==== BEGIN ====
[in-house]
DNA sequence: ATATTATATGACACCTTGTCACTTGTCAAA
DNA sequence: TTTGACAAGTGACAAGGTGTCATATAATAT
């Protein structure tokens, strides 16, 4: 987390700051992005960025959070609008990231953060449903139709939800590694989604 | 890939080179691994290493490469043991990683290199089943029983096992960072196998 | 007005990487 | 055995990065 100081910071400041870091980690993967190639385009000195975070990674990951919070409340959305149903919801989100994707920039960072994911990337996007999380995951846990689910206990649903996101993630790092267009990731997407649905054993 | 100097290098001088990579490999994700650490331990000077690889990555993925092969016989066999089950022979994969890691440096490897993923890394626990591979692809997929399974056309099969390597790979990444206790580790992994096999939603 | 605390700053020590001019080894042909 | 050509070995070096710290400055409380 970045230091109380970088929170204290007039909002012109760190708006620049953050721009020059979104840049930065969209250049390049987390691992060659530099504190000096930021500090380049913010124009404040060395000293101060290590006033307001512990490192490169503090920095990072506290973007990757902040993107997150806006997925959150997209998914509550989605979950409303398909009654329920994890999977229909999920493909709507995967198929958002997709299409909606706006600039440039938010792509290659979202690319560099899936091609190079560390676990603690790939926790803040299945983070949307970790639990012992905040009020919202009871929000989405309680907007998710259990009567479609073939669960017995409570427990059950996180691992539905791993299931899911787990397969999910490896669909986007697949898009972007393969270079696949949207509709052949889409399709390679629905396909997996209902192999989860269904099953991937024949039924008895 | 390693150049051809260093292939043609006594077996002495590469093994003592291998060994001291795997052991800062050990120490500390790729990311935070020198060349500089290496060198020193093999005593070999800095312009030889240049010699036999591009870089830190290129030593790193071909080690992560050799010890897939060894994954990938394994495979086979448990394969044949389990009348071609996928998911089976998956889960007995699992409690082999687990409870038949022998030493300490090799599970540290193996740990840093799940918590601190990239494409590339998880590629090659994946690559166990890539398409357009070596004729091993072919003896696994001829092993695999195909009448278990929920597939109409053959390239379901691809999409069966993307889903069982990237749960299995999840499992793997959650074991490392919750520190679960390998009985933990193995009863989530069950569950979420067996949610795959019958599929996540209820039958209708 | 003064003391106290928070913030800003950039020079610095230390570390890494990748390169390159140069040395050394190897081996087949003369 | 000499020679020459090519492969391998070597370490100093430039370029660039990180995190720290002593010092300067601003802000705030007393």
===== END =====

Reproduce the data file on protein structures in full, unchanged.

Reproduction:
[in-house]
DNA sequence: ATATTATATGACACCTTGTCACTTGTCAAA
DNA sequence: TTTGACAAGTGACAAGGTGTCATATAATAT
């Protein structure tokens, strides 16, 4: 987390700051992005960025959070609008990231953060449903139709939800590694989604 | 890939080179691994290493490469043991990683290199089943029983096992960072196998 | 007005990487 | 055995990065 100081910071400041870091980690993967190639385009000195975070990674990951919070409340959305149903919801989100994707920039960072994911990337996007999380995951846990689910206990649903996101993630790092267009990731997407649905054993 | 100097290098001088990579490999994700650490331990000077690889990555993925092969016989066999089950022979994969890691440096490897993923890394626990591979692809997929399974056309099969390597790979990444206790580790992994096999939603 | 605390700053020590001019080894042909 | 050509070995070096710290400055409380 970045230091109380970088929170204290007039909002012109760190708006620049953050721009020059979104840049930065969209250049390049987390691992060659530099504190000096930021500090380049913010124009404040060395000293101060290590006033307001512990490192490169503090920095990072506290973007990757902040993107997150806006997925959150997209998914509550989605979950409303398909009654329920994890999977229909999920493909709507995967198929958002997709299409909606706006600039440039938010792509290659979202690319560099899936091609190079560390676990603690790939926790803040299945983070949307970790639990012992905040009020919202009871929000989405309680907007998710259990009567479609073939669960017995409570427990059950996180691992539905791993299931899911787990397969999910490896669909986007697949898009972007393969270079696949949207509709052949889409399709390679629905396909997996209902192999989860269904099953991937024949039924008895 | 390693150049051809260093292939043609006594077996002495590469093994003592291998060994001291795997052991800062050990120490500390790729990311935070020198060349500089290496060198020193093999005593070999800095312009030889240049010699036999591009870089830190290129030593790193071909080690992560050799010890897939060894994954990938394994495979086979448990394969044949389990009348071609996928998911089976998956889960007995699992409690082999687990409870038949022998030493300490090799599970540290193996740990840093799940918590601190990239494409590339998880590629090659994946690559166990890539398409357009070596004729091993072919003896696994001829092993695999195909009448278990929920597939109409053959390239379901691809999409069966993307889903069982990237749960299995999840499992793997959650074991490392919750520190679960390998009985933990193995009863989530069950569950979420067996949610795959019958599929996540209820039958209708 | 003064003391106290928070913030800003950039020079610095230390570390890494990748390169390159140069040395050394190897081996087949003369 | 000499020679020459090519492969391998070597370490100093430039370029660039990180995190720290002593010092300067601003802000705030007393």